Shown by 28 is a block for flattening the aspirating tube 16. The block 28 projects from a side plate of the main body 1 and is located in a position just before the point where the rollers 21 start to compressing the aspirating tube 16 to collapse (i.e., just before the locus of the rotation of the outer circumference of each roller 21). If the tube receptacle 25 is elevated and fixed in position, the part of the aspirating tube 16 which is held between the flattening block 28 and the tube receptacle 25 is flattened. The clearance between the flattening block 28 and the tube receptacle 25 is so set as to secure fluid passage through the flattened aspirating tube 16. The bore size of the flattened tube as measured in the flattening direction is preferably equal to or greater than the inside diameter of the handpiece 2 in order to ensure that nuclear particles and the like passing through the aspiration hole will not be lodged in the flattened fluid channel.
Having described the construction of the irrigation-aspiration apparatus of the invention, we now explain its operation for the case where it is used in a surgical operation on a cataract by the ultrasonic phacoemulsification and aspiration technique using the US handpiece 2.
Before starting the operation, set the irrigating bottle 10, attach tubes to the US handpiece 2 and the suction pump unit 20 and make any other necessary preparations. In accordance with the setting of the irrigating pressure entered from the operating panel 3, the control unit 5 performs drive control on the up/down drive unit 13 so that the pole 12 is moved up or down to position the irrigating bottle 10 at the appropriate height (if the up/down drive unit 13 is manually operated, the irrigating bottle 10 is also adjusted in height manually).
After the necessary setting for the apparatus has ended, start the operation by the ultrasonic phacoemulsification and aspiration technique. While examining the patient's eye E with an operation microscope (not shown), the surgeon incises the sclera and the anterior capsule and inserts the spallation tip 2a at the US handpiece 2 into the eye E through the incision wound. To do this, the foot switch 6 is stepped on to the position for "irrigation mode" and the control valve 14 is opened to have the irrigating fluid flow out. When the irrigating fluid is supplied into the eye E, the anterior chamber pressure of the eyeball is maintained at an essentially constant level that is determined by the relationship with the height of the irrigating bottle 10.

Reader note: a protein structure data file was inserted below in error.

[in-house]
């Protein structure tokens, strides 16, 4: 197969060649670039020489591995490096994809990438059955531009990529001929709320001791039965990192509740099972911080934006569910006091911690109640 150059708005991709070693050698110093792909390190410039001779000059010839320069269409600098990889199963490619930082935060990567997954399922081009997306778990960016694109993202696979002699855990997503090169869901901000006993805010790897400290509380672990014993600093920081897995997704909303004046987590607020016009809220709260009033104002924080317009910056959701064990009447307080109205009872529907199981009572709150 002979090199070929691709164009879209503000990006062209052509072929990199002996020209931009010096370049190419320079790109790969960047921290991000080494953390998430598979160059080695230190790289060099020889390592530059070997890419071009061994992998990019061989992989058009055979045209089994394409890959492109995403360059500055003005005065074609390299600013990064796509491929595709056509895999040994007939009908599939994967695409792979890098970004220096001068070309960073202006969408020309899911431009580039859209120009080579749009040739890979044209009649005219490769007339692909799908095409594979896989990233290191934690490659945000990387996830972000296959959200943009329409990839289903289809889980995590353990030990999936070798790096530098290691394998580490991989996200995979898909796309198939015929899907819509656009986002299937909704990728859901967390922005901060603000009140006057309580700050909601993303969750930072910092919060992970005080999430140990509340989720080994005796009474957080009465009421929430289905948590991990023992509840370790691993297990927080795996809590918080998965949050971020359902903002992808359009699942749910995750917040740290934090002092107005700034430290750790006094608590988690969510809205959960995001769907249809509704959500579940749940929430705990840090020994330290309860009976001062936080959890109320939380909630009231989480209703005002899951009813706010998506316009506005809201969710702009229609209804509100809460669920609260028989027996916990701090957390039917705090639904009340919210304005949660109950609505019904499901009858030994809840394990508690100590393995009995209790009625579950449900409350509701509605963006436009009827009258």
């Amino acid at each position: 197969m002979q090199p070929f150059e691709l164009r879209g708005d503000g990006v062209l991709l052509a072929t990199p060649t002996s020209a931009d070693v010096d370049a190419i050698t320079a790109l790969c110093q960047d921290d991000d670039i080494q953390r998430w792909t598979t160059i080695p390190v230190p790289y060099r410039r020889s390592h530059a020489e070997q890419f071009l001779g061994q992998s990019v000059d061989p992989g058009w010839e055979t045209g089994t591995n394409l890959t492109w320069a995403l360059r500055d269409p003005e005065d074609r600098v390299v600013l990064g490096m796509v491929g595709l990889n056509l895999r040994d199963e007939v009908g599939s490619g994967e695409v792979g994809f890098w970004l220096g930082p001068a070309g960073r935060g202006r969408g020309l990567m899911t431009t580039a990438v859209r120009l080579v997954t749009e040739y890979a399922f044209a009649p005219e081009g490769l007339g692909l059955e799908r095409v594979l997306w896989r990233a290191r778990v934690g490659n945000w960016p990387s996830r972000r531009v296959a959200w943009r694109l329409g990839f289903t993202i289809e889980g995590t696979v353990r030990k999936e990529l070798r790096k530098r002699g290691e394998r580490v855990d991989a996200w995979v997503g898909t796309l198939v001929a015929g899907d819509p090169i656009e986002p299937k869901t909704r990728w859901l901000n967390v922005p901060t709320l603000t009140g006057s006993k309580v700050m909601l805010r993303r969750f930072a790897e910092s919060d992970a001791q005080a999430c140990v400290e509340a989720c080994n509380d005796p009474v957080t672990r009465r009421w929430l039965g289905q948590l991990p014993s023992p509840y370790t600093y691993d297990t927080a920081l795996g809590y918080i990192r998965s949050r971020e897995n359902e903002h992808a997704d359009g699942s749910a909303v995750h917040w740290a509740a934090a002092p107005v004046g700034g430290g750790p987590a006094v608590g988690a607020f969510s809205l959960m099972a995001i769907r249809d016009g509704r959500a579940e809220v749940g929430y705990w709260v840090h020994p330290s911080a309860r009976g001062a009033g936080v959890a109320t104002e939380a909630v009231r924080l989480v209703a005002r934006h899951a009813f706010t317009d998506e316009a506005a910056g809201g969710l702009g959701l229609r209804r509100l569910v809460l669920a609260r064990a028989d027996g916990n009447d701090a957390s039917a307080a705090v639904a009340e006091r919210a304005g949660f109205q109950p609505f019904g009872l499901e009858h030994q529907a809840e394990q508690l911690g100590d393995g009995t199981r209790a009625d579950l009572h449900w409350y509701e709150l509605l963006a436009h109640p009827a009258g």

To effect aspiration, the foot switch 6 is stepped on to the position for "irrigation/aspiration mode". A signal from the foot switch 6 is fed to the control unit 5, which then drives the rotating motor 24 to rotate the support 22. The rollers 21 periodically compress the aspirating tube 16 to collapse as they rotate, thereby creating the aspirating pressure in the tube 16. The aspirating pressure created by the suction pump 20 passes through the tube 16 to reach the US handpiece 2, whereupon the liquefied residue in the eye E is sucked in through the aspiration hole in the spallation tip 2a.
In the invention, the aspirating tube 16 is flattened just before the rotating rollers 21 start compressing the tube 16 to collapse (just before the rotating support 22), so the change in the capacity of the tube 16 which occurs when the rollers 21 compress the tube 16 to collapse and which is indicated by A in FIG. 3(b) is smaller than the change indicated by A' in FIG. 4 and, hence, only a small volume of the liquefied residue in the tube 16 will flow back. As a consequence, the occurrence of pulsation and the resulting instability in the rate of inflow can be reduced. In addition, the signal detection by the pressure sensor 30 is sufficiently stabilized to achieve correct control of the aspirating pressure.
While the foregoing embodiment assumes the use of the US handpiece, it should be mentioned that the adverse effects of pulsation can be suppressed even if an irrigating/aspirating handpiece rather than the US handpiece is used.
The present invention permits various modifications which are encompassed by it as long as they are technologically the same in concept.
As described on the foregoing pages, the present invention is capable of reducing the pulsation from aspiration and, hence, the variations in the pressure in the eye under operation. In addition, the rate of inflow and the aspirating pressure can be sufficiently stabilized to provide ease in performing the correct control on these factors.
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|U.S. Classification||604/27, 417/477.3|
|International Classification||F04B43/12, A61M1/00, A61F9/007|
|Cooperative Classification||F04B43/1284, A61M1/0072, A61M1/0058|
|European Classification||A61M1/00K, F04B43/12G8, A61M1/00P|
|Nov 26, 1997||AS||Assignment|
Owner name: NIDEK CO., LTD., JAPAN
Free format text: ASSIGNMENT OF ASSIGNORS INTEREST;ASSIGNOR:MAKIHARA, KIYOSHI;REEL/FRAME:008854/0422
Effective date: 19971119
|Apr 14, 2004||FPAY||Fee payment|
Year of fee payment: 4
|May 9, 2008||FPAY||Fee payment|
Year of fee payment: 8
|Jul 2, 2012||REMI||Maintenance fee reminder mailed|
|Nov 21, 2012||LAPS||Lapse for failure to pay maintenance fees|
|Jan 8, 2013||FP||Expired due to failure to pay maintenance fee|
Effective date: 20121121